Originally Posted - 21 Mar 2009
She has arrived.
My Mother-In-Law. Known as MIL from now on.
MIL lives in Antigua, we last visited her in 2002 but sadly as both our girls now are considered adults for air fares it has been prohibitively expensive for all of us to visit her since.
She has been back to England twice in the following years and we have seen her as often as possible with committments such as work and school.
She has now had a stroke and is unwell. My Brother-In-Law (BIL) has been over to see her and found her in a bad way, he has stayed with her for 6 weeks while she gained strength enough to make the journey 'home' and she has arrived here this morning.
It has been decided that to give him a much needed break from playing nursemaid and to give him and his wife some time together she is to stop, at least for the time being, with us.
My youngest has vacated her room for her and we will settle her in later, the eldest has arranged to stop over at her boyfriends for the coming week (4 doors down the road so she will still be about)so her sister can be in her room.
We have settled her in and given her breakfast, her tablets for the day and a cup of tea. And now she sleeps.
Hubby is tired as he drove to pick them up from airport, a 3 hour journey to meet a 5.30am flight arrival. So while she sleeps I have sent him back up to bed.
And I watch her sleep.
We are not sure of her age, she has always been very secretive, denying her age to carry on working well past the usual retirement age. She had come to this country back in 1961 on her sisters passport and birth certificate, a sister 10 years her senior? So she is anywhere between 75 and 85 we are not sure, and it really doesn't seem relevant as she reclines on my sofa, soft blanket over her, her greying hair showing clearly in the absence of help to get it coloured, no longer the fiesty fierce talking spritely woman I have known almost half my life, but now a frail, fragile and confused old lady.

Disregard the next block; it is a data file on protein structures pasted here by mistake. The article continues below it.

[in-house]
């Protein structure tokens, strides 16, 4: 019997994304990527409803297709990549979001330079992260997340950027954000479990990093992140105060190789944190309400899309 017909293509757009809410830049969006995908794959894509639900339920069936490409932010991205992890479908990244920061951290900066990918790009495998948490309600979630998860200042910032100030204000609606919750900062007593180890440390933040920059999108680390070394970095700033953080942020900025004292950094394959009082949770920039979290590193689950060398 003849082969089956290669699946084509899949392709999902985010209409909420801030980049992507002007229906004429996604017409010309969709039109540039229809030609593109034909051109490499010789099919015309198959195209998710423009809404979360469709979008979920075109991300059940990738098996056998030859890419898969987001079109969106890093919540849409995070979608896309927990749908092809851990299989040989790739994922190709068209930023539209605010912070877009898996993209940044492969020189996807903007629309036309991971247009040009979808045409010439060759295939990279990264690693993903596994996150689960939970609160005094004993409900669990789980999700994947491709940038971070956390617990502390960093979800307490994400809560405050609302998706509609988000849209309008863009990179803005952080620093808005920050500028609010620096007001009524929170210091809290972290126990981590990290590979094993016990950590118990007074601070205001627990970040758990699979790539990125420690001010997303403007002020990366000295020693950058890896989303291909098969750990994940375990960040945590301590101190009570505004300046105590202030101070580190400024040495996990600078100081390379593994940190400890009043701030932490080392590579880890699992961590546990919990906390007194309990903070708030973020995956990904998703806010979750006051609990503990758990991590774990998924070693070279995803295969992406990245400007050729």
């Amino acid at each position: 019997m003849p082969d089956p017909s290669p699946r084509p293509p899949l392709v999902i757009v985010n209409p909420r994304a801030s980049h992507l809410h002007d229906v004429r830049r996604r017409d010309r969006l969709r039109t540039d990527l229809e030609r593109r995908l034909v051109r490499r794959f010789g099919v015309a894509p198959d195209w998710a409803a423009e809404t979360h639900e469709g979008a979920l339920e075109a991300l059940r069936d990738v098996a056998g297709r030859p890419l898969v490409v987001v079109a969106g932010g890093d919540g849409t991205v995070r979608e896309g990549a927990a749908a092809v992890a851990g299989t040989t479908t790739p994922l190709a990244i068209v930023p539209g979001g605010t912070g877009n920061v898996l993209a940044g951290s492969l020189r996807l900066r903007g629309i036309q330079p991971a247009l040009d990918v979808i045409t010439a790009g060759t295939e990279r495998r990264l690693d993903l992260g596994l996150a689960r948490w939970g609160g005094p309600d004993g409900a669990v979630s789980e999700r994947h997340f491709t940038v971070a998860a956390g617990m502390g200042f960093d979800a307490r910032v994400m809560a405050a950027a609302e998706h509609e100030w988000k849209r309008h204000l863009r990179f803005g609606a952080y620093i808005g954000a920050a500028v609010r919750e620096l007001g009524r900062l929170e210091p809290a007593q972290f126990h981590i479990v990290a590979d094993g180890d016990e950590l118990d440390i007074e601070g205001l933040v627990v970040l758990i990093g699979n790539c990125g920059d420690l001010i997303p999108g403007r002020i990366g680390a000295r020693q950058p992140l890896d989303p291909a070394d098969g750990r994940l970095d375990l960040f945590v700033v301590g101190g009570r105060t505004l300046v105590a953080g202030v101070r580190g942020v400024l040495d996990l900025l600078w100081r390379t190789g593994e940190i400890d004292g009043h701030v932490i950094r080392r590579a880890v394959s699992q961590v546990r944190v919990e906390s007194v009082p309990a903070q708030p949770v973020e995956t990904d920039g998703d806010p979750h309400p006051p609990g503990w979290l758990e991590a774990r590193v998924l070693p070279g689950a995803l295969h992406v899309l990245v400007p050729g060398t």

And I watch her sleep. I tiptoe around my own home as I did when bringing my first newborn home, afraid to wake her, knowing she was safe while sleeping, cursing the phone ringing or the doorbell, secure in the knowledge that her sleep meant she did not need me. Safe. I feel that now.
She has arrived and I don't know quite what her future holds, or ours, but I feel that her arrival might mark a new closeness for me and Hubby, our common goal to make MIL feel loved and safe and cared for.